Kids and Dirt: Surprising Facts
The solution to some childhood conditions like asthma and allergies could be found in unexpected places.
In an era of hand sanitizers on demand and antibacterial soap at every turn, many physicians are promoting a shift in personal hygiene that might surprise you—especially when it comes to kids.
“A little dirt isn’t going to hurt you,” says Tracy Zivin-Tutela, M.D., who specializes in infectious disease at Saint Peter’s University Hospital. “In fact, we know that over-sterilizing and over-cleaning everything might actually be harmful in the long run, especially for children during their first year of life.”
The medical community thinks that early exposure to germs decreases the number of inflammatory cells in the lungs and colon, she says. “So lack of exposure could affect someone into adulthood, since inflammation plays a role in Crohn’s disease, ulcerative colitis, asthma and allergies.”
Instead of avoiding all germs all the time, she says, exposure to everyday germs is essential for normal development of the immune system. “Just like babies need stimulation to develop their brains and muscles, contact with everyday germs actually strengthens their young immune systems.”
An otherwise healthy child exposed to certain germs might come down with a cough, upset stomach or even a cold, for example. “But that exposure allows their immune system to learn to adapt and regulate itself,” she says. “So the next time he’s exposed, he can take care of it on his own.”
Dirt and babies
The timing of exposure is also important. Though it seems counterintuitive, research shows that the younger the child, the better. “Children exposed before their first birthday get the most protective effects,” Dr. Zivin-Tutela says.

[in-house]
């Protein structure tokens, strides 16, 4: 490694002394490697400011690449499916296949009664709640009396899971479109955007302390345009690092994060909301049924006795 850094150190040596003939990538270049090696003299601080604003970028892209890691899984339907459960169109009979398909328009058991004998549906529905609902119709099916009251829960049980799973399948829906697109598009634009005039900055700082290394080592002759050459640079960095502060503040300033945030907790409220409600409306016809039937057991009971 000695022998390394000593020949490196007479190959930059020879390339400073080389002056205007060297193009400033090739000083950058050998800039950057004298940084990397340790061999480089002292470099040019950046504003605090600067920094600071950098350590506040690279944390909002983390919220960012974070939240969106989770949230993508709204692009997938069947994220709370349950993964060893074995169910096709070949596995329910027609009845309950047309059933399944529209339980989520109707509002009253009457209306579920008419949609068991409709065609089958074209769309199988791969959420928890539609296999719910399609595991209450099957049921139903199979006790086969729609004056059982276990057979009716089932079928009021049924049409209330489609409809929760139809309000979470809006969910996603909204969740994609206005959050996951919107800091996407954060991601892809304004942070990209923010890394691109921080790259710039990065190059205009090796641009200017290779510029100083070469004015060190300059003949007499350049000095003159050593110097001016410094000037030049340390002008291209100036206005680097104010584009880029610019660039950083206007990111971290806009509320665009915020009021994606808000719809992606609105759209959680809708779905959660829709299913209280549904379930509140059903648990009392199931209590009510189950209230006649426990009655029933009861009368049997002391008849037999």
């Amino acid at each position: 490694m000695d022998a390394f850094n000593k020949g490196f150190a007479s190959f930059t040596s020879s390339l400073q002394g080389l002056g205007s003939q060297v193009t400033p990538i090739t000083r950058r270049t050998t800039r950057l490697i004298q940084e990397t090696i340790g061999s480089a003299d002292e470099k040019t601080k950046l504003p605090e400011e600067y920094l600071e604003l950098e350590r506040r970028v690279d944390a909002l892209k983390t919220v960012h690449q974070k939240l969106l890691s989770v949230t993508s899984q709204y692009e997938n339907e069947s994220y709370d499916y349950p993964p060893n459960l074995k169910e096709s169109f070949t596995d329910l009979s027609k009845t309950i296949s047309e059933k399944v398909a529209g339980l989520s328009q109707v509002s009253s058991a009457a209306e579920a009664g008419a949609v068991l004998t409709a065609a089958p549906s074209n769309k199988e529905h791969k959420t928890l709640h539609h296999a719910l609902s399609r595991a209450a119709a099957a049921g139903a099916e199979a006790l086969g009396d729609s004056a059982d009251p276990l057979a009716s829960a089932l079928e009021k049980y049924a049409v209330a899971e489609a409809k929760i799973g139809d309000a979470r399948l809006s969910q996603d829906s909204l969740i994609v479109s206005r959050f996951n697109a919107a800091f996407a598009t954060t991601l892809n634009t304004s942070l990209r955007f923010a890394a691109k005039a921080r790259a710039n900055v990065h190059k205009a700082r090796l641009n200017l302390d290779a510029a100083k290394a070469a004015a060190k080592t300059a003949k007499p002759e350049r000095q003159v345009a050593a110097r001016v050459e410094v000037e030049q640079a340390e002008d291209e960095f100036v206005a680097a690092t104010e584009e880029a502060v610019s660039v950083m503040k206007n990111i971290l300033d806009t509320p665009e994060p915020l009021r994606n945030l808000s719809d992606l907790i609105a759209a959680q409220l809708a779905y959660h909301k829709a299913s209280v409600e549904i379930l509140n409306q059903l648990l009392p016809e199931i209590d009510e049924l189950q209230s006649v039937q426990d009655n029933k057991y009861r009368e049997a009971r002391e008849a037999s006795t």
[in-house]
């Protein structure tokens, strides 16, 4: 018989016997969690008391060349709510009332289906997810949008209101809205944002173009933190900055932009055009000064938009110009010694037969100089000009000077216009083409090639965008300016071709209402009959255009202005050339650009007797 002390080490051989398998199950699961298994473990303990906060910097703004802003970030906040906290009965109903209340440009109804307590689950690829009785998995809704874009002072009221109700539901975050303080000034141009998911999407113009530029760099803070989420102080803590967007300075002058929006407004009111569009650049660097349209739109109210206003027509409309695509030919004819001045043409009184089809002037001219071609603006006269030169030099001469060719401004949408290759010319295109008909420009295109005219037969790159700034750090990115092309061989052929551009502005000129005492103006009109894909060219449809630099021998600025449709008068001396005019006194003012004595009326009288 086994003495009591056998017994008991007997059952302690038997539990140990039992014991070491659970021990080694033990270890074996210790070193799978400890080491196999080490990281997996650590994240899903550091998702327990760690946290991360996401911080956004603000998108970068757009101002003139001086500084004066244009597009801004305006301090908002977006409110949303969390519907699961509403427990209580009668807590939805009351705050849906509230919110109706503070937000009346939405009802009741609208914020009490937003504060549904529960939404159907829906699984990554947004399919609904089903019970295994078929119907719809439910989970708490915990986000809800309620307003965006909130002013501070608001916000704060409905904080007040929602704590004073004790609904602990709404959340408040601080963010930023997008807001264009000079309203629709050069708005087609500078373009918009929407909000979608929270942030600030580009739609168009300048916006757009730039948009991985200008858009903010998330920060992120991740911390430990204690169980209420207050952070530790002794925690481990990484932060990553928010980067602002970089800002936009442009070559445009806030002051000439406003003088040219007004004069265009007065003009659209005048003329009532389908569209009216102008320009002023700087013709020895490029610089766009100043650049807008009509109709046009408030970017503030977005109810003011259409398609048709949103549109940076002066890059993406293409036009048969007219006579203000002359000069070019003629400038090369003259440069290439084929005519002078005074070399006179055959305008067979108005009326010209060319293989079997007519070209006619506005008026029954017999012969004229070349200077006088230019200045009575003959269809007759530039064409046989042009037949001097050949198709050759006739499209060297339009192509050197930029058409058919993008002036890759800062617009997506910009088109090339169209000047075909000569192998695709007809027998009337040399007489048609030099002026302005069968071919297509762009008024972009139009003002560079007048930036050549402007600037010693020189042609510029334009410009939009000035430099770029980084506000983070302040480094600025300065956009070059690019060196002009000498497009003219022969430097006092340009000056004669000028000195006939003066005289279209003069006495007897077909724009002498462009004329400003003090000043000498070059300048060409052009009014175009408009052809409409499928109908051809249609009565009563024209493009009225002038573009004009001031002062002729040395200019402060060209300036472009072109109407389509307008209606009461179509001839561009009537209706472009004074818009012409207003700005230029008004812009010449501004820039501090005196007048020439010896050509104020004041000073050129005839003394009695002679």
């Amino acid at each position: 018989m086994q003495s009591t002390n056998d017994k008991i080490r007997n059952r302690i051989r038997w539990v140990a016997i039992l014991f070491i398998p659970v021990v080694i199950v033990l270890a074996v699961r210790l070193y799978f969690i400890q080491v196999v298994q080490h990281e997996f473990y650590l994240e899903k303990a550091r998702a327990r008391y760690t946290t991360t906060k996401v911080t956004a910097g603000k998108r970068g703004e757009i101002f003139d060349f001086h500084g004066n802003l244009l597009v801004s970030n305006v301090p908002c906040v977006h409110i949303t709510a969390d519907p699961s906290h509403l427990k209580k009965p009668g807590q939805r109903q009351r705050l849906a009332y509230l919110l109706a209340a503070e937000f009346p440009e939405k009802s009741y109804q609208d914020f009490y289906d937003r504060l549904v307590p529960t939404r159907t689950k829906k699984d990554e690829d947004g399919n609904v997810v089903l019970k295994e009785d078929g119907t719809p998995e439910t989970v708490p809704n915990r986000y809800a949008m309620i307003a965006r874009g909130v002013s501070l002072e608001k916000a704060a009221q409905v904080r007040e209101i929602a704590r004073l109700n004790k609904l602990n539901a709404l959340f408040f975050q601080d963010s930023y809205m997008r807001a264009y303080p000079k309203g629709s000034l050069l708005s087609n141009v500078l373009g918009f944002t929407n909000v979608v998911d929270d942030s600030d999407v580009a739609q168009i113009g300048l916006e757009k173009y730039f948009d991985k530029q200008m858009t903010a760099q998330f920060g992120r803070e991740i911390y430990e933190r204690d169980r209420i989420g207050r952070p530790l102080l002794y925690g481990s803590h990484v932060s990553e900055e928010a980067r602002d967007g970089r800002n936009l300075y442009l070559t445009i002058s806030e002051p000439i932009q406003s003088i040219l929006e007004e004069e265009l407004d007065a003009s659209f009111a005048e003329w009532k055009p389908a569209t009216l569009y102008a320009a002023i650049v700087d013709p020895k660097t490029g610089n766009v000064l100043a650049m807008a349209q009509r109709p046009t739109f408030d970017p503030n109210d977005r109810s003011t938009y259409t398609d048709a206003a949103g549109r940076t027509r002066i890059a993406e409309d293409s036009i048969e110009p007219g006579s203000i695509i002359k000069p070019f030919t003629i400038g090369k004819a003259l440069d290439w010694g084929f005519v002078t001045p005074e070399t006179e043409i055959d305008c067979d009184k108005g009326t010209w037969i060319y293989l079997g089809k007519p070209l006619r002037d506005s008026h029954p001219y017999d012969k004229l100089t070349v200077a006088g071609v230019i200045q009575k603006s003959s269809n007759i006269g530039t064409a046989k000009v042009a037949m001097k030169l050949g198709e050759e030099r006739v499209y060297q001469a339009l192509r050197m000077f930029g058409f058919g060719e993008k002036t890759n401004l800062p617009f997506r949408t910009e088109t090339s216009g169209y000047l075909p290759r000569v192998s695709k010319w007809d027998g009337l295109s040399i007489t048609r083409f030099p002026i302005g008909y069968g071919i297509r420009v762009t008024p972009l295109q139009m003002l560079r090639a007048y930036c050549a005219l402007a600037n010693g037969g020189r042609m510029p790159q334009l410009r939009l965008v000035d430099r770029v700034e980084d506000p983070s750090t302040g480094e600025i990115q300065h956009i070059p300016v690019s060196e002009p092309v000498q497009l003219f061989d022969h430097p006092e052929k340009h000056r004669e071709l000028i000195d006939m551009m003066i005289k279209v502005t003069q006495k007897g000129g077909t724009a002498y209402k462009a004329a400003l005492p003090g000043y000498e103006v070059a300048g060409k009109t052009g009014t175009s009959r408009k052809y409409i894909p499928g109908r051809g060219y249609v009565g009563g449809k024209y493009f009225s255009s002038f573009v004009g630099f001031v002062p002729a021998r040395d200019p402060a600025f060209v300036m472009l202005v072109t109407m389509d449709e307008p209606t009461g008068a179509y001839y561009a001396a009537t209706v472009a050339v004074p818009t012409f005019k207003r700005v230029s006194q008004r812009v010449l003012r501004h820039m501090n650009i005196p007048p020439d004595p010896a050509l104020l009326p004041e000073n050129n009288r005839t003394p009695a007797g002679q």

Research of people around the globe supports these ideas. In one study, more than 40 percent of children who had no allergies or wheezing grew up in homes rich with allergens and bacteria. On the other hand, among children who did have these symptoms, more than 90 percent had “cleaner” homes—with much less exposure to these things in the first year of life.
Research of children who grow up on farms—and are exposed to microorganisms in the soil—also shows they are less likely to have asthma and allergies. Likewise, city-dwelling infants exposed to high levels of pollution and allergens actually seem to benefit from it.
When to clean, and how?
“We think we’re protecting children from illness by keeping them so clean, but we might be depriving them of the opportunity to develop stronger immunity,” Dr. Zivin-Tutela says.
Not only is a little dirt on a kid’s hands not a big deal, it can actually be helpful, says Tracy Zivin-Tutela, M.D., who specializes in infectious disease at Saint Peter’s University Hospital. She’s also part of The Wellness Project, a locally based group of physicians and others in the community who promote ways to make small changes that improve health and wellness. To help parents find the balance between the benefits and risks of dirt, she offers these guidelines:
In the bathroom, the dirtiest spot isn’t the commode. “It’s the floor and door handles,” she says.
In the backyard sandbox, let them play, she says. But keep the box covered so it doesn’t become a cat’s litter box.
On the ballfield or gym floor, it’s okay to get dirty. “That’s the kind of dirt that’s probably best for them,” she says.
When someone is sick or you’re getting ready to eat, do wash your hands.
If your child has an illness, talk to your doctor about the best precautions against exposure.
And when you clean off dirt and germs, antibacterial wipes aren’t usually necessary. “Hot, soapy water for 20 seconds will usually take care of anything dangerous,” Dr. Zivin-Tutela says.
To find out more about the Pediatric Infectious Disease Program at the Children's Hospital at Saint Peter's University Hospital, Please call 732.565.5437 or go to SAINTPETERSHCS.COM. To share this article with a friend or to recommend it on your Facebook page, visit CENTRALJERSEYHEALTHANDLIFE.COM.